It’s been a while, but the state has come back for more powers. The Police, Crime, Sentencing and Courts Bill (PCSC) currently making its way through parliament is the first attempt since 2003 to make major changes to the Public Order Act 1986.
Past attempts to stamp the authority of the state by defining, criminalising, and punishing public disorder have met with varying degrees of success as the people have decided that enough is enough. The government, undeterred and possibly emboldened by the chance to slip something through during the Covid-19 pandemic, is having another go.
Politicians generally see “law and order” as a vote winner. Citizens usually understand this as living in safe homes and streets, and being able to go about their daily lives in relative peace and without the threat of violence. But governments want something else entirely: control over the people.
Despite ostensibly laudable intentions, the bill’s answer to crime is simply more crime and more punishment: its clauses impose an increase of offences, together with more and longer prison sentences, and with wider implementation of mandatory sentences which take away the discretion of judges who are presented with the full facts.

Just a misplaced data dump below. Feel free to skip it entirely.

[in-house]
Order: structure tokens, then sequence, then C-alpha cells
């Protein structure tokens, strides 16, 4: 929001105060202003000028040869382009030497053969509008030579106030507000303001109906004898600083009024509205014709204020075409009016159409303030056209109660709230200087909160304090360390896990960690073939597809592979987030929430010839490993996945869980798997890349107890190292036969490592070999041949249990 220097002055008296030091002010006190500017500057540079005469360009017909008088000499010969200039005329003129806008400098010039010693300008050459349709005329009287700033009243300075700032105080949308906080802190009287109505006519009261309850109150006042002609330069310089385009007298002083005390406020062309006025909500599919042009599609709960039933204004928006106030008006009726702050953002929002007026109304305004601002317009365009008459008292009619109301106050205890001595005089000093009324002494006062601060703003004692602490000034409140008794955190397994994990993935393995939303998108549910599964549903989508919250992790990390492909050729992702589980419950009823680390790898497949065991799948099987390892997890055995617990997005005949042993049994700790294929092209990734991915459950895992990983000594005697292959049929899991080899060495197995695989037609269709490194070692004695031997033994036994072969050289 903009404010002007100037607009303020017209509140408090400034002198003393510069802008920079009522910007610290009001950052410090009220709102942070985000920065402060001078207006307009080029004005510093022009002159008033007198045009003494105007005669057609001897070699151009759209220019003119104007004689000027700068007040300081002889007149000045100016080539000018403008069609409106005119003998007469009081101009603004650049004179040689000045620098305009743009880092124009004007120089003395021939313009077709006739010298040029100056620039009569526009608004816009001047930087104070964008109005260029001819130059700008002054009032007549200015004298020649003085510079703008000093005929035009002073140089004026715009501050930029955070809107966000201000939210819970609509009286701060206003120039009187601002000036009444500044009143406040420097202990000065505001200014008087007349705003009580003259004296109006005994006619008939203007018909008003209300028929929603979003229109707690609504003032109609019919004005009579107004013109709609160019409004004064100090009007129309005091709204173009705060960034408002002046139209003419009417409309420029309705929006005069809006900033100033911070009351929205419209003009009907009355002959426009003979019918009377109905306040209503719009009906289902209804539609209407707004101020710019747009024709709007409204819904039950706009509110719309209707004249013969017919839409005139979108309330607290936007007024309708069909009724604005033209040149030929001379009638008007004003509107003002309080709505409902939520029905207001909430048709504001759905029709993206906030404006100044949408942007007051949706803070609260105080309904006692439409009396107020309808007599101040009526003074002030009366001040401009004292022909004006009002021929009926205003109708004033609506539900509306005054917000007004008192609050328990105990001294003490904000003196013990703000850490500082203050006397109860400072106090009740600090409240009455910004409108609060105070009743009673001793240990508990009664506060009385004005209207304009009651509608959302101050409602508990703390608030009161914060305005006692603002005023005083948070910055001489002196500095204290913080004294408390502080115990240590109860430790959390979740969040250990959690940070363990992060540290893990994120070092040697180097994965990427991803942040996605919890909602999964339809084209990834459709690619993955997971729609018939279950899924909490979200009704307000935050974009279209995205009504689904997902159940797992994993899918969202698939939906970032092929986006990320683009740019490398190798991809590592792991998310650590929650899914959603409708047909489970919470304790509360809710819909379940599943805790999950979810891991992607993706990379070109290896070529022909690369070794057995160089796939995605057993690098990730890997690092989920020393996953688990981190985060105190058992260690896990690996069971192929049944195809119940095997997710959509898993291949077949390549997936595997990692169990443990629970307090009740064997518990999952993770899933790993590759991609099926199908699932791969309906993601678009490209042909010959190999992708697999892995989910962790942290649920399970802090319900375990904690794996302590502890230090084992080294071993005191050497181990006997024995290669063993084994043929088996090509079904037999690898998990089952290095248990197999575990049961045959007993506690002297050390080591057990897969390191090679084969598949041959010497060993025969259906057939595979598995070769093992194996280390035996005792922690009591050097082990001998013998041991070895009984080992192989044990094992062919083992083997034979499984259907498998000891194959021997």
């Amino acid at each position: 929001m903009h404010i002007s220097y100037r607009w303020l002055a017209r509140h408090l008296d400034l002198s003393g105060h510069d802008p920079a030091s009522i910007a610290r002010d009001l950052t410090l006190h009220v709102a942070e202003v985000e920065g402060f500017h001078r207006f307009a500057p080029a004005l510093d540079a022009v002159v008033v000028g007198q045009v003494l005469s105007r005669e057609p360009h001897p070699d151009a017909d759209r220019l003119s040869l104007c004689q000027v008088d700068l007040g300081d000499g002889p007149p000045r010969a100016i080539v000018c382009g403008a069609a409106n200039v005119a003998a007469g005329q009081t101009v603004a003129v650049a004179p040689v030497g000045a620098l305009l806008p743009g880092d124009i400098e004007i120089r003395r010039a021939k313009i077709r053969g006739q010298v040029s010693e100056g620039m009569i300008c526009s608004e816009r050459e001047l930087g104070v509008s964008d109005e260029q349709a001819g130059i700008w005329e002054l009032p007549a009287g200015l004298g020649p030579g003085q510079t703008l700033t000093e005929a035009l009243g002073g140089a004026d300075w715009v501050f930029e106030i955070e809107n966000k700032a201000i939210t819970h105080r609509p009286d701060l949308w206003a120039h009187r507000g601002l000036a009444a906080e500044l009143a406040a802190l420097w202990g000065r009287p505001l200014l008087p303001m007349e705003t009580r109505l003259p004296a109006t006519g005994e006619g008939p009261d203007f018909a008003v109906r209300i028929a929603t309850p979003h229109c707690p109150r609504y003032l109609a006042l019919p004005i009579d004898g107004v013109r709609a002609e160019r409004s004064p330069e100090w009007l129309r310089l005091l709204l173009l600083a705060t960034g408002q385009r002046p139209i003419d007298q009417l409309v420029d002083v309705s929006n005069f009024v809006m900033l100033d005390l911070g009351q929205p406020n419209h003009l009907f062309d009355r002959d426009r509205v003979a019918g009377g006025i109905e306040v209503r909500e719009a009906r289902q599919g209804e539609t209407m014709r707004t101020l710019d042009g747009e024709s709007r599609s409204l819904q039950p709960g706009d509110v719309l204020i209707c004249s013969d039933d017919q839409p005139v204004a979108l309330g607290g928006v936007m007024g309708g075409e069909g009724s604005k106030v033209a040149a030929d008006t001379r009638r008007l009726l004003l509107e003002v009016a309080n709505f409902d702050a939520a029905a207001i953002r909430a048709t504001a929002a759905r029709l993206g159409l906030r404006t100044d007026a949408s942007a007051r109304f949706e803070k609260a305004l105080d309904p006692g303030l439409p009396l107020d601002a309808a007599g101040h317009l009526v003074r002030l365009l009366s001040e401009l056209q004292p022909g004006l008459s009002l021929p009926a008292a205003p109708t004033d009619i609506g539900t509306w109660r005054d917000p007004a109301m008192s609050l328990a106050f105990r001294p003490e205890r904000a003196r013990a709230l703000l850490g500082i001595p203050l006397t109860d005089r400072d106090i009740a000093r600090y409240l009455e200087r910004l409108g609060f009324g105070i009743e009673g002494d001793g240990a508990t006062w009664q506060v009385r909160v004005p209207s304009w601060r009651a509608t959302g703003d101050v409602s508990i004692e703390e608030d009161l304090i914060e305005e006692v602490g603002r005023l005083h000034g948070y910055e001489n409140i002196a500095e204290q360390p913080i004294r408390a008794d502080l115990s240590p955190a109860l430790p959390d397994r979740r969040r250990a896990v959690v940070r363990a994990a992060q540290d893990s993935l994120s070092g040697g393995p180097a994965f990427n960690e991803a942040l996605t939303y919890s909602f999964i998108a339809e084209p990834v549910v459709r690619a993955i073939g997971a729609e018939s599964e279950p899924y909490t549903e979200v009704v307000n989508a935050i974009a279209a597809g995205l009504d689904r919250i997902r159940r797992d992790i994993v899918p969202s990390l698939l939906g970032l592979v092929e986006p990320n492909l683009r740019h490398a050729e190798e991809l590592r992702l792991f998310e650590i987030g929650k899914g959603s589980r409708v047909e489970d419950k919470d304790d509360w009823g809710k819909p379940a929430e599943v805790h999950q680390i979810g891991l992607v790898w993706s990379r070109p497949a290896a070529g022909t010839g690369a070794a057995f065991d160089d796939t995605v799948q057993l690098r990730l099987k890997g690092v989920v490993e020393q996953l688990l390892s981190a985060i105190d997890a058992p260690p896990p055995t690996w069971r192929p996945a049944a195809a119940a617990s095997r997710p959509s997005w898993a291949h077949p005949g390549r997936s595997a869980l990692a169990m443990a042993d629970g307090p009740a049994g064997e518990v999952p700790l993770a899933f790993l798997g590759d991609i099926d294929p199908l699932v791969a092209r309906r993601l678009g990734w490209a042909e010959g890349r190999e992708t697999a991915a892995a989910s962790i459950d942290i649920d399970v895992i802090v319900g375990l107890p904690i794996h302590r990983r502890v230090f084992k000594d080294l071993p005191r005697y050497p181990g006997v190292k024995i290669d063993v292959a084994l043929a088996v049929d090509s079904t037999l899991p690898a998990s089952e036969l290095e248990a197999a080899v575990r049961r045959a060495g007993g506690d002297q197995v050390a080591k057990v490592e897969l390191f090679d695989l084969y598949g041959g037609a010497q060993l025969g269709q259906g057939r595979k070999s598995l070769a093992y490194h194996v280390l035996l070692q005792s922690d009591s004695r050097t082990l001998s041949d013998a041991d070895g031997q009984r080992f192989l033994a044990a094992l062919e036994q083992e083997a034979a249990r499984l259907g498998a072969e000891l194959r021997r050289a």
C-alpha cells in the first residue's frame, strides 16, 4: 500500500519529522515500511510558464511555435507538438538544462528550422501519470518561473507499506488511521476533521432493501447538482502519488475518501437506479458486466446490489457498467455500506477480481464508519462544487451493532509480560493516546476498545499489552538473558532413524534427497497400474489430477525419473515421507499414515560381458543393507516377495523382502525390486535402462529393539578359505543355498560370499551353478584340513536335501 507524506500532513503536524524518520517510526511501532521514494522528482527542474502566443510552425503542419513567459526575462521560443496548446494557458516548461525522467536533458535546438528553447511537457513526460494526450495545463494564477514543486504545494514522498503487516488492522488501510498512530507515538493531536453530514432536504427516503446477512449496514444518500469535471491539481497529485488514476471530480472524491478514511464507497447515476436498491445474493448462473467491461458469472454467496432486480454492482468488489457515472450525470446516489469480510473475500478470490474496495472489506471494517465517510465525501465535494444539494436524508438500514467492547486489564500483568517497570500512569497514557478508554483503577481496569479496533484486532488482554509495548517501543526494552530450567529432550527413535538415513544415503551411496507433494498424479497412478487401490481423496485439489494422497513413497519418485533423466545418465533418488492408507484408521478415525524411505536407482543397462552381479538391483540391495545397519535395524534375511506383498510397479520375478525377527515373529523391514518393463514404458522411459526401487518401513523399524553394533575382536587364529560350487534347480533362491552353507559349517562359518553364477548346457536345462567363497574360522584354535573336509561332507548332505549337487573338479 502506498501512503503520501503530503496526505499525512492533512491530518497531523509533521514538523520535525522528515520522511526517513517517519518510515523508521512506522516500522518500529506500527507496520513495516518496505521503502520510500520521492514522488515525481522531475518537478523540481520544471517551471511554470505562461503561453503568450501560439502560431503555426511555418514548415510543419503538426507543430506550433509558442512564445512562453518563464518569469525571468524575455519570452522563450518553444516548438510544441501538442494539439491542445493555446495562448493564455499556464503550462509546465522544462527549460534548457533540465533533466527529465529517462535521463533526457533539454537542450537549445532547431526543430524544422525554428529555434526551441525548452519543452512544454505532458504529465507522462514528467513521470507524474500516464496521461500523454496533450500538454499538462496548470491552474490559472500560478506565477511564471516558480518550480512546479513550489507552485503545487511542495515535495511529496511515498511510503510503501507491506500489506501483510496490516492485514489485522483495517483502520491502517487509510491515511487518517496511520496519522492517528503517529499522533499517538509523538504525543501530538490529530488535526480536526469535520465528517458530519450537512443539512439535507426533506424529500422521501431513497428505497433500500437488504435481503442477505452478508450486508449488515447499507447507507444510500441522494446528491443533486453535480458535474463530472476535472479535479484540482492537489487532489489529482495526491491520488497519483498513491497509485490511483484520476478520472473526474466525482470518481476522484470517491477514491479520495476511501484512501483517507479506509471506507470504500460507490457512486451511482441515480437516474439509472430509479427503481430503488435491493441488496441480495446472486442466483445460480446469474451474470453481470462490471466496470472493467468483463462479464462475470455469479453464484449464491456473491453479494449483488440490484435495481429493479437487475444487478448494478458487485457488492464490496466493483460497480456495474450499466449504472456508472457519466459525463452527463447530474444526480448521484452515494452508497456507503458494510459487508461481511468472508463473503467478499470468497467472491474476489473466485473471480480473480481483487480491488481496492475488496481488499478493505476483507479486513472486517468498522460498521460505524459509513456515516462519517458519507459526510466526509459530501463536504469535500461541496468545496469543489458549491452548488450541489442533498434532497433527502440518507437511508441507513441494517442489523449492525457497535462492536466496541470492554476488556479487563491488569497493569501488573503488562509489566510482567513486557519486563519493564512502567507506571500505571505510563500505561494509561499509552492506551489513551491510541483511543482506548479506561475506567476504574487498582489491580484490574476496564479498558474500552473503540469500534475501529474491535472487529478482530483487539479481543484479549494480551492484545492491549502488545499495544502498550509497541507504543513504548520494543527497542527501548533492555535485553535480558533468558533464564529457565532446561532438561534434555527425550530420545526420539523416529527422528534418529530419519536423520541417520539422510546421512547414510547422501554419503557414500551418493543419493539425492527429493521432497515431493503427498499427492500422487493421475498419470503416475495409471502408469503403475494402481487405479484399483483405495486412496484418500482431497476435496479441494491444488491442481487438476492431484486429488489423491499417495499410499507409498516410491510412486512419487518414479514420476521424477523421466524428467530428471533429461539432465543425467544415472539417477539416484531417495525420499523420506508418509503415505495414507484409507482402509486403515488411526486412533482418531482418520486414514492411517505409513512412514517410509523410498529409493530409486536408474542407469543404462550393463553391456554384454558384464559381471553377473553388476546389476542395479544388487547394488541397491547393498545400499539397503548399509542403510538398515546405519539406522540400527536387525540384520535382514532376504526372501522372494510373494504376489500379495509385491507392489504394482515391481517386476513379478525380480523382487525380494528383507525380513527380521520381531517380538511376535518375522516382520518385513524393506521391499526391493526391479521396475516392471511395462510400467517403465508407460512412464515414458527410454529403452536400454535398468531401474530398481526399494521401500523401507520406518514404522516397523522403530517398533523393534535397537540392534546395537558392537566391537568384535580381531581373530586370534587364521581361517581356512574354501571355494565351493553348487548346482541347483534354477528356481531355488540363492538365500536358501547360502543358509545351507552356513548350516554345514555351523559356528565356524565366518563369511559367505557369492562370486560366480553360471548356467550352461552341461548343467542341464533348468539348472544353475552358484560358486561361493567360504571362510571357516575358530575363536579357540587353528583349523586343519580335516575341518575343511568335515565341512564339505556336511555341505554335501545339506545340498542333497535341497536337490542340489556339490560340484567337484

And there is already a massive backlog in criminal trials – made worse by Covid restrictions but existing before – with some trials now being listed for 2023. On 2 April the House of Lords constitution committee published a report showing that the pre-Covid waiting list of Crown Court trials had leapt from 39,000 to 56,000.
Added to this, the closure of local magistrates’ courts (usually with selling off the buildings) and huge pressures on police time have meant justice both delayed and denied. Those charged and remanded face long periods in custody, while crime victims are kept waiting.
‘The whole bill bolsters the move towards the increasing criminalisation of citizens in Britain.’
The whole bill bolsters the move towards the increasing criminalisation of citizens in Britain, accompanied by ever-widening police powers – particularly over public order – on deliberately vague grounds. Police will be able to ban public protests, for instance, if there is a threat of “serious annoyance” – for instance, noisiness.
The fact is that legal powers granted under vague definitions are likely to be used to increase state control over citizens. Ministers cite as justification the Extinction Rebellion protests. Climbing onto tube trains during rush hour is certainly a serious annoyance, although furious commuters on their way to work managed to deal with that much more effectively than the police – or anything being proposed in the new bill.